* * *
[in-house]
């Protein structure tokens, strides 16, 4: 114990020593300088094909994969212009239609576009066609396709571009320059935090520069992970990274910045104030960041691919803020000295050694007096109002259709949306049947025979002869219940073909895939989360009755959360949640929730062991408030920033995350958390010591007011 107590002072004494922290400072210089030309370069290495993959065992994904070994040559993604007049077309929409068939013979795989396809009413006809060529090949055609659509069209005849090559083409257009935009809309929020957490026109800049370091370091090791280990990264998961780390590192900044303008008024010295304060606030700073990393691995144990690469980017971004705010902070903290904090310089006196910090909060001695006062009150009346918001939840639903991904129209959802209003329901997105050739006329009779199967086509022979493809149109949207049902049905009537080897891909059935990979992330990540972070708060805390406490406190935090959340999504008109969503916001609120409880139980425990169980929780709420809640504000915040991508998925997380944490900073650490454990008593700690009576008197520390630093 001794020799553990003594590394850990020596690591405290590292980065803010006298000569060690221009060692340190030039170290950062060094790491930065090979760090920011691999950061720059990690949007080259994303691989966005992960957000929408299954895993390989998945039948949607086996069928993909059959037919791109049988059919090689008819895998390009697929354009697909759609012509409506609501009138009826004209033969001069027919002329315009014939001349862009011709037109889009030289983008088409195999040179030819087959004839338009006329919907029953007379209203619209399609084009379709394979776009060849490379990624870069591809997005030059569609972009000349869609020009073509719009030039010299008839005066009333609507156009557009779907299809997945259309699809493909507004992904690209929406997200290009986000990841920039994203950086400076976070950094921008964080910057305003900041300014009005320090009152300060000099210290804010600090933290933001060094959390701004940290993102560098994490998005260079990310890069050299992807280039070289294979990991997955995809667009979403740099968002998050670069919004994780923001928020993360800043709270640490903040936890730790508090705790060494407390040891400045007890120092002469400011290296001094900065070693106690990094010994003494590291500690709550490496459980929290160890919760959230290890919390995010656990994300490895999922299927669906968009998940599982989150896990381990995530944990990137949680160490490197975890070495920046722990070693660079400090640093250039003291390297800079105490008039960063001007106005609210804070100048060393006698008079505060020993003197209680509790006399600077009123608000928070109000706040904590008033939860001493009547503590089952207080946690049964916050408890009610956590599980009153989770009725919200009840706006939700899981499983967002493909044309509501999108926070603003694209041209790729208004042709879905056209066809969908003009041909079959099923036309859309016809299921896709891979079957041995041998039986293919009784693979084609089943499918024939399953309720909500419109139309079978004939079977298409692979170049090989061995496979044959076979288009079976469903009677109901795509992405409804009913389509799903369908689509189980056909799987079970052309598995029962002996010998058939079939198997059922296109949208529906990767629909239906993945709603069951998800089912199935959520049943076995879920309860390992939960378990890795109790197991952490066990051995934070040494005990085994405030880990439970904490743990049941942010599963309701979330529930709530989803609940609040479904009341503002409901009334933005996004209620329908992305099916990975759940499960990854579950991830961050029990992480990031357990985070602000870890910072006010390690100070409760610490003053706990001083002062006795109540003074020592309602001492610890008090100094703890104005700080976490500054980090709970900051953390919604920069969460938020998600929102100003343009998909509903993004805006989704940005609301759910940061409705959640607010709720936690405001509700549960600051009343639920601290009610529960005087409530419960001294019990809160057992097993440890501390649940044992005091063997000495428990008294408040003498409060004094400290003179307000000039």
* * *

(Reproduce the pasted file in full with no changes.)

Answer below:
[in-house]
């Protein structure tokens, strides 16, 4: 114990020593300088094909994969212009239609576009066609396709571009320059935090520069992970990274910045104030960041691919803020000295050694007096109002259709949306049947025979002869219940073909895939989360009755959360949640929730062991408030920033995350958390010591007011 107590002072004494922290400072210089030309370069290495993959065992994904070994040559993604007049077309929409068939013979795989396809009413006809060529090949055609659509069209005849090559083409257009935009809309929020957490026109800049370091370091090791280990990264998961780390590192900044303008008024010295304060606030700073990393691995144990690469980017971004705010902070903290904090310089006196910090909060001695006062009150009346918001939840639903991904129209959802209003329901997105050739006329009779199967086509022979493809149109949207049902049905009537080897891909059935990979992330990540972070708060805390406490406190935090959340999504008109969503916001609120409880139980425990169980929780709420809640504000915040991508998925997380944490900073650490454990008593700690009576008197520390630093 001794020799553990003594590394850990020596690591405290590292980065803010006298000569060690221009060692340190030039170290950062060094790491930065090979760090920011691999950061720059990690949007080259994303691989966005992960957000929408299954895993390989998945039948949607086996069928993909059959037919791109049988059919090689008819895998390009697929354009697909759609012509409506609501009138009826004209033969001069027919002329315009014939001349862009011709037109889009030289983008088409195999040179030819087959004839338009006329919907029953007379209203619209399609084009379709394979776009060849490379990624870069591809997005030059569609972009000349869609020009073509719009030039010299008839005066009333609507156009557009779907299809997945259309699809493909507004992904690209929406997200290009986000990841920039994203950086400076976070950094921008964080910057305003900041300014009005320090009152300060000099210290804010600090933290933001060094959390701004940290993102560098994490998005260079990310890069050299992807280039070289294979990991997955995809667009979403740099968002998050670069919004994780923001928020993360800043709270640490903040936890730790508090705790060494407390040891400045007890120092002469400011290296001094900065070693106690990094010994003494590291500690709550490496459980929290160890919760959230290890919390995010656990994300490895999922299927669906968009998940599982989150896990381990995530944990990137949680160490490197975890070495920046722990070693660079400090640093250039003291390297800079105490008039960063001007106005609210804070100048060393006698008079505060020993003197209680509790006399600077009123608000928070109000706040904590008033939860001493009547503590089952207080946690049964916050408890009610956590599980009153989770009725919200009840706006939700899981499983967002493909044309509501999108926070603003694209041209790729208004042709879905056209066809969908003009041909079959099923036309859309016809299921896709891979079957041995041998039986293919009784693979084609089943499918024939399953309720909500419109139309079978004939079977298409692979170049090989061995496979044959076979288009079976469903009677109901795509992405409804009913389509799903369908689509189980056909799987079970052309598995029962002996010998058939079939198997059922296109949208529906990767629909239906993945709603069951998800089912199935959520049943076995879920309860390992939960378990890795109790197991952490066990051995934070040494005990085994405030880990439970904490743990049941942010599963309701979330529930709530989803609940609040479904009341503002409901009334933005996004209620329908992305099916990975759940499960990854579950991830961050029990992480990031357990985070602000870890910072006010390690100070409760610490003053706990001083002062006795109540003074020592309602001492610890008090100094703890104005700080976490500054980090709970900051953390919604920069969460938020998600929102100003343009998909509903993004805006989704940005609301759910940061409705959640607010709720936690405001509700549960600051009343639920601290009610529960005087409530419960001294019990809160057992097993440890501390649940044992005091063997000495428990008294408040003498409060004094400290003179307000000039």